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American Pastoral, starring Ewan McGregor, is an adaptation of Philip Roth’s novel of the same title. (Richard Foreman;Jr)
American Pastoral, starring Ewan McGregor, is an adaptation of Philip Roth’s novel of the same title. (Richard Foreman;Jr)

The delights and dangers of TIFF’s lineup Add to ...

A lone man, naked and barefoot, runs for his life across Arctic ice floes. That image, from Zacharias Kunuk’s 2001 film Atanarjuat: The Fast Runner is surely one of the most memorable of all Canadian cinema. Atanarjuat, an ancient Inuit story of revenge and the first feature film ever made entirely in the Inuktitut language, was feted at Cannes and celebrated at home. Last year, a Toronto International Film Festival poll of filmmakers, critics, scholars and programmers named it the best Canadian film of all time.

That’s a tough act to follow – Kunuk’s second film, The Journals of Knud Rasmussen, was politely but less rapturously received when it opened TIFF in 2006 and his production company went into receivership in 2011 – but the achievement and the promise of Atanarjuat was such that Kunuk’s Maliglutit (Searchers) sits at the very top of my must-see list as the 2016 festival opens Thursday.

It’s been a decade since Kunuk produced a feature; again, he finds an archetypal tale, yet this time it’s not borrowed from Inuit legend, but from the 1956 John Ford movie The Searchers. In that classic western, John Wayne plays a returning Civil War vet rescuing his niece from the Comache in a film that both exposes and falls prey to the racism of its time. Interestingly, Kunuk has removed the story from that ugly cross-cultural context to place it exclusively in Inuit society.

Maliglutit is part of TIFF’s new Platform series, a curated mini-festival of 12 films from which one will be selected as the jury’s prize winner. Now in its second year, Platform also includes one other intriguing Canadian film: Those Who Make Revolution Halfway Only Dig Their Own Graves. It is co-directed by two rising Quebec filmmakers, Mathieu Denis and Simon Lavoie, and mixes documentary footage with a fictional story about a group of students who gradually turn to terrorism in the aftermath of the 2012 demonstrations against tuition increases. In his previous feature, Corbo, which played the festival in 2014, Denis looked back at the FLQ; now, he and Lavoie connect the dots to the present.

The radicalization of youth is a recurring theme at this year’s TIFF which also includes American Pastoral, Ewan McGregor’s valiant attempt to adapt for the screen the Philip Roth novel of the same title. There, the revolutions and riots of the 1960s provide the backdrop for a story about a decent man trying to rescue his daughter from her violent politics. The Platform series also includes what may be the most direct and difficult approach to the subject: From the Dutch director Mijke de Jong, Layla M. is the story of a young Dutch woman of Moroccan extraction who, repulsed by the Islamophobia she sees in Europe, marries a jihadist and travels to the Middle East, only to discover other kinds of prejudice.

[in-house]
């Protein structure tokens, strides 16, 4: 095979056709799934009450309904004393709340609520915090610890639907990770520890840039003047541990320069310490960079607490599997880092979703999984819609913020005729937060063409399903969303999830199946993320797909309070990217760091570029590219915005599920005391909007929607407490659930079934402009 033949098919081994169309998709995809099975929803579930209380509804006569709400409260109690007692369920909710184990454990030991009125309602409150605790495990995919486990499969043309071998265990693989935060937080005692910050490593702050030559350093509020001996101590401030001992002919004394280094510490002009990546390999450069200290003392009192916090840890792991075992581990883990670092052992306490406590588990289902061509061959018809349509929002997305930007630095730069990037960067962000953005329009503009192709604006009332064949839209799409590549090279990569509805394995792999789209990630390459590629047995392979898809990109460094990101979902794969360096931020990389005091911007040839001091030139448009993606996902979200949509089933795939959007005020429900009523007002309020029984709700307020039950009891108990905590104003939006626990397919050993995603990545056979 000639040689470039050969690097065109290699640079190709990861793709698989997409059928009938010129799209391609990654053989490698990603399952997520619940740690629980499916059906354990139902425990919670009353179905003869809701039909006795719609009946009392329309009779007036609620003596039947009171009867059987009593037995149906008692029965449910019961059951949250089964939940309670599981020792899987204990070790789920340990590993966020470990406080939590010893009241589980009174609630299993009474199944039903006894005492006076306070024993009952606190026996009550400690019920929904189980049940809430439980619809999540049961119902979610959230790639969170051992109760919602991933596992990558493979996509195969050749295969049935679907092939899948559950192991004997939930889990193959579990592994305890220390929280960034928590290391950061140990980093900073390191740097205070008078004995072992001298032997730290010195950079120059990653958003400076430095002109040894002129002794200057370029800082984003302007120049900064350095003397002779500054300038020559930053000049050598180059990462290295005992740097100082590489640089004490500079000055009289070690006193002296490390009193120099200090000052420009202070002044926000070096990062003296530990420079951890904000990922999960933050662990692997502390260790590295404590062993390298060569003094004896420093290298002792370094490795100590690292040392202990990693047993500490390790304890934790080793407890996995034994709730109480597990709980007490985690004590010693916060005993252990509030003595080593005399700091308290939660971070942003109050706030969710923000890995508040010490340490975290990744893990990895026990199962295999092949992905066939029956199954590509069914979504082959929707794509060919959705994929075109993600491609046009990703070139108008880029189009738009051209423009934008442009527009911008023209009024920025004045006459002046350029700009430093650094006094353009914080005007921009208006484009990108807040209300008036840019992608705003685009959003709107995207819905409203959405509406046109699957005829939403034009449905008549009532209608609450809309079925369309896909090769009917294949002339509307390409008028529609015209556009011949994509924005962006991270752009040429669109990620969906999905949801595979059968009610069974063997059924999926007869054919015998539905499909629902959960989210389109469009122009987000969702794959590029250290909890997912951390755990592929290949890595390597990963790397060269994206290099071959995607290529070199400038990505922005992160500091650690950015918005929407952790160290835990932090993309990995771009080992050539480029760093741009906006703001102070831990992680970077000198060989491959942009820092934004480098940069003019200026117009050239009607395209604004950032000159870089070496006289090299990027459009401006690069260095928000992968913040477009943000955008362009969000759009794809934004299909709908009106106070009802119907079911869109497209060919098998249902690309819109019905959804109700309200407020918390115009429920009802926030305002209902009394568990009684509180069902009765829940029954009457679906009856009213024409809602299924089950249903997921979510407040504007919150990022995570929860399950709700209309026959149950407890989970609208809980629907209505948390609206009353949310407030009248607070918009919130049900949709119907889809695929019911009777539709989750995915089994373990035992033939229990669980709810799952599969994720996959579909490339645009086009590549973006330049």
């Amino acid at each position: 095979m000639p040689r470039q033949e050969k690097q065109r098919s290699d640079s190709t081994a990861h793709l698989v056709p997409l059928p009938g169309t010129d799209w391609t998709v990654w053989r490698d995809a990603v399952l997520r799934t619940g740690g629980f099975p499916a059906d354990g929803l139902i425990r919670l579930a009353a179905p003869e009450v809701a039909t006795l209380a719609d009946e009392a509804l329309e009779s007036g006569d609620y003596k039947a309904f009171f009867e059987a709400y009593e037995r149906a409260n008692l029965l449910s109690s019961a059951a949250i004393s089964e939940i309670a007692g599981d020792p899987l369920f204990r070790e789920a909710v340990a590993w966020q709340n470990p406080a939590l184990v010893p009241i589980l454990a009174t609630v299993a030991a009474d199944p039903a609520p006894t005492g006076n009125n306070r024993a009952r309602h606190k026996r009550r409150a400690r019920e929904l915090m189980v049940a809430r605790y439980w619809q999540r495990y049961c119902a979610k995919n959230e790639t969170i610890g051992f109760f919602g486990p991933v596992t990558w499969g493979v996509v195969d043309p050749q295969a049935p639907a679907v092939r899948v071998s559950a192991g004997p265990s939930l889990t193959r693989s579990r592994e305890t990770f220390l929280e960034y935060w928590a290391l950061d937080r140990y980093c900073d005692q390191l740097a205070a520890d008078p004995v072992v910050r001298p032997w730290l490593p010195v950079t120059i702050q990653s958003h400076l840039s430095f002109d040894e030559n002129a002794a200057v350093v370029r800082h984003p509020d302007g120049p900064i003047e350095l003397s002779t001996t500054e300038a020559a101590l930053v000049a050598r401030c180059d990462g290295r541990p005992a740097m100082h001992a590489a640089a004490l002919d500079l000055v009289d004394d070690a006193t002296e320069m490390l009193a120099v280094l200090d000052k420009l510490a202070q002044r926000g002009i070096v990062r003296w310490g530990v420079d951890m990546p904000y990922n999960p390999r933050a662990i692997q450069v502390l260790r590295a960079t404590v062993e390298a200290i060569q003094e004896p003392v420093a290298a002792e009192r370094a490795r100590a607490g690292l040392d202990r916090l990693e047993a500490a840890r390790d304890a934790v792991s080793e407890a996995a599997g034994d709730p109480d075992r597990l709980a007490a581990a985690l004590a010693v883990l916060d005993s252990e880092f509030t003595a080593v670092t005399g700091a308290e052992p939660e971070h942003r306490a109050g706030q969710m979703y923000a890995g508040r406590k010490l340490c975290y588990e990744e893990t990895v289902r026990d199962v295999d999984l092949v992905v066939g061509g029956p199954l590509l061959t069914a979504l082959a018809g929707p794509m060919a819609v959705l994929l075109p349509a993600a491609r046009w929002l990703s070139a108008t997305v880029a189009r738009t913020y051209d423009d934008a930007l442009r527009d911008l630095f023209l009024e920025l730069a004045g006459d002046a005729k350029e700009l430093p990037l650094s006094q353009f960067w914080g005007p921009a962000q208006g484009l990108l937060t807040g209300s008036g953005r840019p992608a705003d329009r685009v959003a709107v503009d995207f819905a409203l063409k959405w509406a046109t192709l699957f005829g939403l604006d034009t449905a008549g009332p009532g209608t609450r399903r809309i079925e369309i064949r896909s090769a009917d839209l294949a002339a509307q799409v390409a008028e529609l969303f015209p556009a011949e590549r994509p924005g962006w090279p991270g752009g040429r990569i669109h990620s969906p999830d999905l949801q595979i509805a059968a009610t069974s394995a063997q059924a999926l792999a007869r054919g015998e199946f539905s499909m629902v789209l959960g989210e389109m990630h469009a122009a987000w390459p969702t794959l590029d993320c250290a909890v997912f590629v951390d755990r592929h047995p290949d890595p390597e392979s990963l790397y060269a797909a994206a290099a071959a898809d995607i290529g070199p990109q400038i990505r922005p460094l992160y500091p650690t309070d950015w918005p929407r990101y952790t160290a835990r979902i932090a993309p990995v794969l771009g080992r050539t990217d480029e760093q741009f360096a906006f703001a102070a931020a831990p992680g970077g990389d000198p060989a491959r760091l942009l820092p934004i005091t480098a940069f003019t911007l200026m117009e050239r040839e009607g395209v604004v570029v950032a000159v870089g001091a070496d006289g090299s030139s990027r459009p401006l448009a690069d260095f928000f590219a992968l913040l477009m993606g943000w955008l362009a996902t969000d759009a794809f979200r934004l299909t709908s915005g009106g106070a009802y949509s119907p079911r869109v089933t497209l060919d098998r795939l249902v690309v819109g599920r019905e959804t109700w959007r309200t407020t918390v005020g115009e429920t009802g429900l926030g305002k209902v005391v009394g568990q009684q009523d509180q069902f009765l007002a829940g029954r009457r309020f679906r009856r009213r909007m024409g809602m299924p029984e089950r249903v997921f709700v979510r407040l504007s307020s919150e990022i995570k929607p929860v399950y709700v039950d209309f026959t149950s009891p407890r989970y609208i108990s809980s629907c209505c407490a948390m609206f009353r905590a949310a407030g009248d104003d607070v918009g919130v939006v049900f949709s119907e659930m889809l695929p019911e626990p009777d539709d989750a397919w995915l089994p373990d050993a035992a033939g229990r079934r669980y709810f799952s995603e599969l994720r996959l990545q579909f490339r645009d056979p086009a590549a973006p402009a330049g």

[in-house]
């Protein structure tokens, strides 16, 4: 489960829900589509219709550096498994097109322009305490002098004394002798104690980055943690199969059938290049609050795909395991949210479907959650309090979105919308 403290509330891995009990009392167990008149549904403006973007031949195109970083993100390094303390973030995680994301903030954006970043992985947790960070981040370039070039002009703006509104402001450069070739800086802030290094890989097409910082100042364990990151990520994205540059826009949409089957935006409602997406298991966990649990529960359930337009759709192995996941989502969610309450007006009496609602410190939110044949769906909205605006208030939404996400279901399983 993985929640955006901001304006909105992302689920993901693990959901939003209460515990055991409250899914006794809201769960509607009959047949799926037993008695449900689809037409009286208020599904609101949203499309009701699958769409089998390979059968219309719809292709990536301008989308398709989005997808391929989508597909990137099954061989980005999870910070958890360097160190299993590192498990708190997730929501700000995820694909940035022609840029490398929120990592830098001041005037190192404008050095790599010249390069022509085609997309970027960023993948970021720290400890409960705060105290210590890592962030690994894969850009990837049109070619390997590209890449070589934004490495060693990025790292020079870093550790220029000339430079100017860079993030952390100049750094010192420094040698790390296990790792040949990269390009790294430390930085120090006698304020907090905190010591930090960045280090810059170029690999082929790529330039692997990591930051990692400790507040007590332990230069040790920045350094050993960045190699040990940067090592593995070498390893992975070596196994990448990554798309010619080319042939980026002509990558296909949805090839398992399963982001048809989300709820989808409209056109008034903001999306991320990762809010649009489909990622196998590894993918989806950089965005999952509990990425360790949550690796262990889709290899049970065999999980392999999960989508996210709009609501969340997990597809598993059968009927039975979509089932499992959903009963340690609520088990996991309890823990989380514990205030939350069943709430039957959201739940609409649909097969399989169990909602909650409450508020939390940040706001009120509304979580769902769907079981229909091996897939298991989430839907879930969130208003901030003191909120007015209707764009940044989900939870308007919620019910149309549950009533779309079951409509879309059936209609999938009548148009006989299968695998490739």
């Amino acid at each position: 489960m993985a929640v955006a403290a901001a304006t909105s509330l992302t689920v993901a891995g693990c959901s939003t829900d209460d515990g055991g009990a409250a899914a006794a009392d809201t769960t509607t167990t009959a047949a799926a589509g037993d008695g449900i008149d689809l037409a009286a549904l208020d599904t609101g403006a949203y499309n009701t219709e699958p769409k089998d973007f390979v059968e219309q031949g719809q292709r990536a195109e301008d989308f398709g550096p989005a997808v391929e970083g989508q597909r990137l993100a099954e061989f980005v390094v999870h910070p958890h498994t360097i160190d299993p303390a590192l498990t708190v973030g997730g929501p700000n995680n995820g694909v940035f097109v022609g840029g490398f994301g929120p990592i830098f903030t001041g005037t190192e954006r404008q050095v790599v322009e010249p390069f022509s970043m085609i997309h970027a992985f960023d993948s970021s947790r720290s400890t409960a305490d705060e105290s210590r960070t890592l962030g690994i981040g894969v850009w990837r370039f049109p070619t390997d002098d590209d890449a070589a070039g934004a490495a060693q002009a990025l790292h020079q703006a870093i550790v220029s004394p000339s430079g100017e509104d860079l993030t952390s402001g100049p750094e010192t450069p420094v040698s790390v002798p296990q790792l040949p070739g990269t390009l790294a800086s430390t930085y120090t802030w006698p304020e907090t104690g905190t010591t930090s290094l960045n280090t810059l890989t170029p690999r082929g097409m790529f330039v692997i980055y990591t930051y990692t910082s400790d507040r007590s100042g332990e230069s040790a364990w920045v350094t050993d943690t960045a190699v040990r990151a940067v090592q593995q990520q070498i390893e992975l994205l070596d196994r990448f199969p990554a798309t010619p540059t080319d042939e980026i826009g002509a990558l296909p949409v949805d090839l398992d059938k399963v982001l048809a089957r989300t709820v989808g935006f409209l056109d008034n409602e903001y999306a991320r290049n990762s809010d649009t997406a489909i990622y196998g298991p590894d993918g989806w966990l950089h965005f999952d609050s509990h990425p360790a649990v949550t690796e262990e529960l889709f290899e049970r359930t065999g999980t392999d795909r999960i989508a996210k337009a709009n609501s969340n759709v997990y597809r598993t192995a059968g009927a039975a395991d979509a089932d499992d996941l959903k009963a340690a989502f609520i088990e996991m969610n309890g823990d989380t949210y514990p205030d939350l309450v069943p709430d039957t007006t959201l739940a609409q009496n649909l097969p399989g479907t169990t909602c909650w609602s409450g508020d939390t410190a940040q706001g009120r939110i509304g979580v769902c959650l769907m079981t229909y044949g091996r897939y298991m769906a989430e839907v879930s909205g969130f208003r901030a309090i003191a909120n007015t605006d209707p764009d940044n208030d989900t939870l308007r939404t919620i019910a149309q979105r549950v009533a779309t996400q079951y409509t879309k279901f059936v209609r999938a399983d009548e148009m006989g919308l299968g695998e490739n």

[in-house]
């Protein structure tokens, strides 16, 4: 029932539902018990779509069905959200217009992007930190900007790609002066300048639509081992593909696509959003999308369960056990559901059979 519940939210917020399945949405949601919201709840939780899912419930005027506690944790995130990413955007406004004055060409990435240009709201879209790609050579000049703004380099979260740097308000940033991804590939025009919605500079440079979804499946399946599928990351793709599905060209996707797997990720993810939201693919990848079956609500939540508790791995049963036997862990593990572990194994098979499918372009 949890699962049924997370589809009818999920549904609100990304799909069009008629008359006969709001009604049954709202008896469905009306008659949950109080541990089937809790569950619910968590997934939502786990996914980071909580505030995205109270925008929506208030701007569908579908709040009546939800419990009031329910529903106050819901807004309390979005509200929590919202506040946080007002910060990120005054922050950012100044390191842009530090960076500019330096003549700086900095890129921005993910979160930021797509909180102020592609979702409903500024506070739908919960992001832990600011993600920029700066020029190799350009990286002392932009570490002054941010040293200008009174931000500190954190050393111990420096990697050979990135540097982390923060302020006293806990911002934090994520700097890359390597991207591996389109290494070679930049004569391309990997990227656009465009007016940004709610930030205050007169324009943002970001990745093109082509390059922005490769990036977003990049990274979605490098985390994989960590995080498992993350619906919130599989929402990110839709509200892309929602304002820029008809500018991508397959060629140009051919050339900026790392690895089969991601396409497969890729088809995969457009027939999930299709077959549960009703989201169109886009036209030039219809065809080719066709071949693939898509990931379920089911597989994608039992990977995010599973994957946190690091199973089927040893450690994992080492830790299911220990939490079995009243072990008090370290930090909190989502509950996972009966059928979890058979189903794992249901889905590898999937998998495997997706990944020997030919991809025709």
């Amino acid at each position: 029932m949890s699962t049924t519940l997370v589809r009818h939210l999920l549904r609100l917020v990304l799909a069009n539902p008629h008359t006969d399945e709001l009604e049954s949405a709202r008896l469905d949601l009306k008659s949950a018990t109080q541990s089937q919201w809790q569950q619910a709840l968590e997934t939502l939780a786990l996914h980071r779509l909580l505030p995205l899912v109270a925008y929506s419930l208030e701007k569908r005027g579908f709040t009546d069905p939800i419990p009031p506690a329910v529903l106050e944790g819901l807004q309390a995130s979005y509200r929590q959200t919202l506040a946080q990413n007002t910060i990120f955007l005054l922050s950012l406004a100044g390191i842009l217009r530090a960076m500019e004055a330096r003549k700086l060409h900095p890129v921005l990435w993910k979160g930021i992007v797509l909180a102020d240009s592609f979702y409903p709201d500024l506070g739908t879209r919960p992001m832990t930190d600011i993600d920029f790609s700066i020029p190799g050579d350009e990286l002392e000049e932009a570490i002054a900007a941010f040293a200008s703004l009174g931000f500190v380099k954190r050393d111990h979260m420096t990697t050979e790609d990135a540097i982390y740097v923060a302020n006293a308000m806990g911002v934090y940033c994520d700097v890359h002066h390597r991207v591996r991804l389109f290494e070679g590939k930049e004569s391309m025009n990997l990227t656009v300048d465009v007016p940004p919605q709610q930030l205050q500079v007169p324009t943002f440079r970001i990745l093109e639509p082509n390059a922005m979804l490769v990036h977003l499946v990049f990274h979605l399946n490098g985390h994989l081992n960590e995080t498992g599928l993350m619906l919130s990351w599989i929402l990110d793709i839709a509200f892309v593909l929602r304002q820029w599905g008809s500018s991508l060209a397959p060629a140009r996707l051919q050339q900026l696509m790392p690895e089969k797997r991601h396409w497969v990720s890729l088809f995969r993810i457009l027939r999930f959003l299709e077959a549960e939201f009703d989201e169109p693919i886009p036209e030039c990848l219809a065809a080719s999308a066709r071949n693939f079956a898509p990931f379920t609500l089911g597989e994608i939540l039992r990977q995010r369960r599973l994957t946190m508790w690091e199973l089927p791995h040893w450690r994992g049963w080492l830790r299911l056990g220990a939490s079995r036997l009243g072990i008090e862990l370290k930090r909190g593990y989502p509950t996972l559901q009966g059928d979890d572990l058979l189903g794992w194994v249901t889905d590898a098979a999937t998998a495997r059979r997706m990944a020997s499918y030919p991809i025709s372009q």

Another theme that seems to be emerging from the 2016 program is length. Before I’ve seen the film, perhaps the most remarkable thing I can tell you about Those Who Make Revolution… is that it’s three hours long, a truly unusual feat in Canadian cinema. Will audiences embrace its discursiveness or chide the filmmakers for dragging an anchor?

Every year, one of the invigorating aspects of TIFF is watching as dedicated cinephiles celebrate or reject various offerings and approaches. I have already seen Toni Erdmann, the off-key German comedy about a humourless young businesswoman embarrassed by her father’s practical jokes that was well received by critics at Cannes in May – despite, or perhaps because of, its two-hours-and-40-minutes running time, which effectively reproduces the daughter’s squirmy feeling in its audience. What I am looking forward to now is seeing how this comedy of mortification plays with North Americans.

That’s another, sometimes perverse, pleasure of TIFF: seeing what will prove controversial. Will Elle, Paul Verhoeven’s film about a woman who enters into a sexual cat-and-mouse game with her rapist, offend Canadians as much as it delighted Europeans? And will Nate Parker’s debut feature The Birth of a Nation prove so powerful that the writer-director will succeed in repositioning the klieg light of media attention, which has been shining on his acquittal on a sex assault charge in college, to refocus on his film about a slave rebellion?

Amidst all the drama, there will be lighter moments, too. From Saudi Arabia, I am looking forward to Barakah Meets Barakah, a first-ever rom com from a country that forbids dating, and to Window Horses (The Poetic Persian Epiphany of Rosie Ming), an animated feature from Canada’s Ann Marie Fleming in which her signature Stick Girl travels to Iran for a poetry festival. Anger and anguish, delicacy and delight. TIFF 2016 promises to run the gamut.

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